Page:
Tri-Mer Corp., the developer of CCS technology, teamed with U.S. air quality authorities on a full-scale demonstration of its technology against diesel pollution at the train yard in Roseville, CA. CCS, which stands for Cloud Chamber System, is considered an effective air pollution control for any exhaust application that produces coarse, fine, or super fine particles. Efficiency levels are typically 99 percent or greater, and the system simultaneously removes condensables and soluble gases. The Roseville train yard test was significant not only for the specific application tested emissions from locomotives that are immobile or moving short distances within a rail yard but for all emitters of stationary diesel exhaust from large diesel engines. Diesel exhaust is widely recognized as one of the most difficult to treat emissions. In fact, diesel emissions contain more than 40 substances listed by the EPA as hazardous. An official report on the testing can be found on the Placer County Air Pollution Control District website, www.placer.ca.gov/apcd, under the project name: Advanced Locomotive Emissions Control System or ALECS. Tri-Mer Corp. provided the diesel pollution control technology including the engineering, manufacturing, and installation, and the government agencies contracted with an independent third-party testing company to analyze and document results for the final report. With this successful demonstration test completed, CCS is being described as the first technology to demonstrate high removal efficiencies when operating at the flow volumes typical for large diesel engines.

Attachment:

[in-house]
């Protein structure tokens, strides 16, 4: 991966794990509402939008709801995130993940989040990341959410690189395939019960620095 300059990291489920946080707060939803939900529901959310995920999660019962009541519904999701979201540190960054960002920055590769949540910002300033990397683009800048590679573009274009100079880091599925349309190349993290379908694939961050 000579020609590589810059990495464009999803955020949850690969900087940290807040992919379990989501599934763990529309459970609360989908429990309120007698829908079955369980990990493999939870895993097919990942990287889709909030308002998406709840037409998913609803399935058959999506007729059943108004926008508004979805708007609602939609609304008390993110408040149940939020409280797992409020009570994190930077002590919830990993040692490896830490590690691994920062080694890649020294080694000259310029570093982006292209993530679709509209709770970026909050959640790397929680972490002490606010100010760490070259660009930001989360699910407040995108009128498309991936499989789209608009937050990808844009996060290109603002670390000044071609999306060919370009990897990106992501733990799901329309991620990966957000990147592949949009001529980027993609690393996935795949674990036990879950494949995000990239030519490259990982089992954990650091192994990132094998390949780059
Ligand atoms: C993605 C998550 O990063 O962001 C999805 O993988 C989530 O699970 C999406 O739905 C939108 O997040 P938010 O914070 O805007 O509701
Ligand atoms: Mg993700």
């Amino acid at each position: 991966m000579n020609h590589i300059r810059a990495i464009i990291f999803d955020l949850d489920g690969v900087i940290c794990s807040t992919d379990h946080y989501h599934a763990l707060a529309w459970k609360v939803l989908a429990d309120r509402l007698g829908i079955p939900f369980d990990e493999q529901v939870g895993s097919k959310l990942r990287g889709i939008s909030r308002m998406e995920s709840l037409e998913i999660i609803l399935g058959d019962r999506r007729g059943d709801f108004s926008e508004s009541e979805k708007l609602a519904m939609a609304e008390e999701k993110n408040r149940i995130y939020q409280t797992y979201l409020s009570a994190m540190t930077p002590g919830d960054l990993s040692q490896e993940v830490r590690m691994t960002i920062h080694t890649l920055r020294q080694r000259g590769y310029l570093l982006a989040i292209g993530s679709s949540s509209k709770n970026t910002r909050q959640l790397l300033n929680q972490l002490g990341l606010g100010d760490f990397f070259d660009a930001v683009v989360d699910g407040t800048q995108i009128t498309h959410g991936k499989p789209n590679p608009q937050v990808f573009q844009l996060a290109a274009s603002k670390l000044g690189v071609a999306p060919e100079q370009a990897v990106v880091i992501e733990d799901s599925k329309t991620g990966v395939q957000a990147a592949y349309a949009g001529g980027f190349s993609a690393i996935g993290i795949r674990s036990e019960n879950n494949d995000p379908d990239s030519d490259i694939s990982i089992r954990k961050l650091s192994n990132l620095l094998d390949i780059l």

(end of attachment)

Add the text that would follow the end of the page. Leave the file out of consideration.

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Tri-Mer Corp., the developer of CCS technology, teamed with U.S. air quality authorities on a full-scale demonstration of its technology against diesel pollution at the train yard in Roseville, CA.